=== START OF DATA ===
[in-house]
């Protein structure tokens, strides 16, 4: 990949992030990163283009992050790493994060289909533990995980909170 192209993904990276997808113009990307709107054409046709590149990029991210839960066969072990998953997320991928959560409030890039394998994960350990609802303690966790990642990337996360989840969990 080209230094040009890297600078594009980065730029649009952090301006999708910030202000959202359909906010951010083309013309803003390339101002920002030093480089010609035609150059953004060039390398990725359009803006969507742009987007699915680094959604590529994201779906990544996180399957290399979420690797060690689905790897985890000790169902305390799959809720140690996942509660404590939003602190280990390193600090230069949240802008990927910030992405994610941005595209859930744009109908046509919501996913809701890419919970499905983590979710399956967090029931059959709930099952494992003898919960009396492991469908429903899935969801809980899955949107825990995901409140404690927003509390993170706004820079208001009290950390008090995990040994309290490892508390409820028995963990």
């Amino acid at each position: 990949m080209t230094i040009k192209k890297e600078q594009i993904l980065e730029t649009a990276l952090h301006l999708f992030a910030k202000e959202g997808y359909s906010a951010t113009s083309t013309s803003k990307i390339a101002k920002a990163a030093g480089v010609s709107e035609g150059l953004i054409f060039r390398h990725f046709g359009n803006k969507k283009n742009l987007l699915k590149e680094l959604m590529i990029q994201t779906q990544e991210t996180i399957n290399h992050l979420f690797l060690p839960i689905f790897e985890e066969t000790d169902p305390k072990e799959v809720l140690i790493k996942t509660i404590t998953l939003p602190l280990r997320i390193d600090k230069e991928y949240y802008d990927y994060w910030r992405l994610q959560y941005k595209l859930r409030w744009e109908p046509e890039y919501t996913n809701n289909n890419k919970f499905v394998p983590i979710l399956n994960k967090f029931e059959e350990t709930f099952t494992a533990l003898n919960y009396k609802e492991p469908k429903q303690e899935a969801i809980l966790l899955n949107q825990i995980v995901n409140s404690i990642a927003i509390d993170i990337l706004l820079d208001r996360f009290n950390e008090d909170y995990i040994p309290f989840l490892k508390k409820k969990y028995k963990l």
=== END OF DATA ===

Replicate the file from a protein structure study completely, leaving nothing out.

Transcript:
[in-house]
């Protein structure tokens, strides 16, 4: 990949992030990163283009992050790493994060289909533990995980909170 192209993904990276997808113009990307709107054409046709590149990029991210839960066969072990998953997320991928959560409030890039394998994960350990609802303690966790990642990337996360989840969990 080209230094040009890297600078594009980065730029649009952090301006999708910030202000959202359909906010951010083309013309803003390339101002920002030093480089010609035609150059953004060039390398990725359009803006969507742009987007699915680094959604590529994201779906990544996180399957290399979420690797060690689905790897985890000790169902305390799959809720140690996942509660404590939003602190280990390193600090230069949240802008990927910030992405994610941005595209859930744009109908046509919501996913809701890419919970499905983590979710399956967090029931059959709930099952494992003898919960009396492991469908429903899935969801809980899955949107825990995901409140404690927003509390993170706004820079208001009290950390008090995990040994309290490892508390409820028995963990």
């Amino acid at each position: 990949m080209t230094i040009k192209k890297e600078q594009i993904l980065e730029t649009a990276l952090h301006l999708f992030a910030k202000e959202g997808y359909s906010a951010t113009s083309t013309s803003k990307i390339a101002k920002a990163a030093g480089v010609s709107e035609g150059l953004i054409f060039r390398h990725f046709g359009n803006k969507k283009n742009l987007l699915k590149e680094l959604m590529i990029q994201t779906q990544e991210t996180i399957n290399h992050l979420f690797l060690p839960i689905f790897e985890e066969t000790d169902p305390k072990e799959v809720l140690i790493k996942t509660i404590t998953l939003p602190l280990r997320i390193d600090k230069e991928y949240y802008d990927y994060w910030r992405l994610q959560y941005k595209l859930r409030w744009e109908p046509e890039y919501t996913n809701n289909n890419k919970f499905v394998p983590i979710l399956n994960k967090f029931e059959e350990t709930f099952t494992a533990l003898n919960y009396k609802e492991p469908k429903q303690e899935a969801i809980l966790l899955n949107q825990i995980v995901n409140s404690i990642a927003i509390d993170i990337l706004l820079d208001r996360f009290n950390e008090d909170y995990i040994p309290f989840l490892k508390k409820k969990y028995k963990l």